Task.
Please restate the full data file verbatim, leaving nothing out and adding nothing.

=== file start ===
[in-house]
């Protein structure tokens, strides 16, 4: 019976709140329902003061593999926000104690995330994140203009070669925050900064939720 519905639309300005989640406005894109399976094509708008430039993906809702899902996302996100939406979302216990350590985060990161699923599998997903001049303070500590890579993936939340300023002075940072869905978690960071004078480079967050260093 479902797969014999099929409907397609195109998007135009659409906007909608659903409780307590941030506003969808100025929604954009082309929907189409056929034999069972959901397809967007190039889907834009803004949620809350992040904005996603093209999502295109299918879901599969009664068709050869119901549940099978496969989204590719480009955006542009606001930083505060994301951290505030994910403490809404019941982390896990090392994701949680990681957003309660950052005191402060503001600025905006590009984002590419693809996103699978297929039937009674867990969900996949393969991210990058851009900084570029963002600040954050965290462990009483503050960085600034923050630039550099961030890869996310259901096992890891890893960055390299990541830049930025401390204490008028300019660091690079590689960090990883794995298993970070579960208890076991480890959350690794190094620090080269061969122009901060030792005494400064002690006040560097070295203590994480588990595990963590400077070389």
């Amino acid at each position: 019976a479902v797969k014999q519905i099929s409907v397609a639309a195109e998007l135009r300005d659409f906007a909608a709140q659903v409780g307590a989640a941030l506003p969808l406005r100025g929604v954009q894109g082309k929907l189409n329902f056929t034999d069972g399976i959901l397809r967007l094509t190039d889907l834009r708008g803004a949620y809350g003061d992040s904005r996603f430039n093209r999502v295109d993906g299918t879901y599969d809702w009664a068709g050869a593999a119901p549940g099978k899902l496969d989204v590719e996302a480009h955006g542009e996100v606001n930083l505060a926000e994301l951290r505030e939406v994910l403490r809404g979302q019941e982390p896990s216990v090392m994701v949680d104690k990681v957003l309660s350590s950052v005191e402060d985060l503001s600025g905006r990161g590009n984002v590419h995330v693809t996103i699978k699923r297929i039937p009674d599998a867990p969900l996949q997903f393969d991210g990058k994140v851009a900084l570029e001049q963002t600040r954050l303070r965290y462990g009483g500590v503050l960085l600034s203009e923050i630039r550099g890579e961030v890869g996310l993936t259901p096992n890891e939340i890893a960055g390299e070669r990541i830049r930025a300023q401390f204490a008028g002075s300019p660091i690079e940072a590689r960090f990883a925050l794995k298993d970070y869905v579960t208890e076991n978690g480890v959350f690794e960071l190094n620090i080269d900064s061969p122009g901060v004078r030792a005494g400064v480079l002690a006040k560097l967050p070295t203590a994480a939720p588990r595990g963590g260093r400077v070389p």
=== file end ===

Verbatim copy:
[in-house]
């Protein structure tokens, strides 16, 4: 019976709140329902003061593999926000104690995330994140203009070669925050900064939720 519905639309300005989640406005894109399976094509708008430039993906809702899902996302996100939406979302216990350590985060990161699923599998997903001049303070500590890579993936939340300023002075940072869905978690960071004078480079967050260093 479902797969014999099929409907397609195109998007135009659409906007909608659903409780307590941030506003969808100025929604954009082309929907189409056929034999069972959901397809967007190039889907834009803004949620809350992040904005996603093209999502295109299918879901599969009664068709050869119901549940099978496969989204590719480009955006542009606001930083505060994301951290505030994910403490809404019941982390896990090392994701949680990681957003309660950052005191402060503001600025905006590009984002590419693809996103699978297929039937009674867990969900996949393969991210990058851009900084570029963002600040954050965290462990009483503050960085600034923050630039550099961030890869996310259901096992890891890893960055390299990541830049930025401390204490008028300019660091690079590689960090990883794995298993970070579960208890076991480890959350690794190094620090080269061969122009901060030792005494400064002690006040560097070295203590994480588990595990963590400077070389």
């Amino acid at each position: 019976a479902v797969k014999q519905i099929s409907v397609a639309a195109e998007l135009r300005d659409f906007a909608a709140q659903v409780g307590a989640a941030l506003p969808l406005r100025g929604v954009q894109g082309k929907l189409n329902f056929t034999d069972g399976i959901l397809r967007l094509t190039d889907l834009r708008g803004a949620y809350g003061d992040s904005r996603f430039n093209r999502v295109d993906g299918t879901y599969d809702w009664a068709g050869a593999a119901p549940g099978k899902l496969d989204v590719e996302a480009h955006g542009e996100v606001n930083l505060a926000e994301l951290r505030e939406v994910l403490r809404g979302q019941e982390p896990s216990v090392m994701v949680d104690k990681v957003l309660s350590s950052v005191e402060d985060l503001s600025g905006r990161g590009n984002v590419h995330v693809t996103i699978k699923r297929i039937p009674d599998a867990p969900l996949q997903f393969d991210g990058k994140v851009a900084l570029e001049q963002t600040r954050l303070r965290y462990g009483g500590v503050l960085l600034s203009e923050i630039r550099g890579e961030v890869g996310l993936t259901p096992n890891e939340i890893a960055g390299e070669r990541i830049r930025a300023q401390f204490a008028g002075s300019p660091i690079e940072a590689r960090f990883a925050l794995k298993d970070y869905v579960t208890e076991n978690g480890v959350f690794e960071l190094n620090i080269d900064s061969p122009g901060v004078r030792a005494g400064v480079l002690a006040k560097l967050p070295t203590a994480a939720p588990r595990g963590g260093r400077v070389p």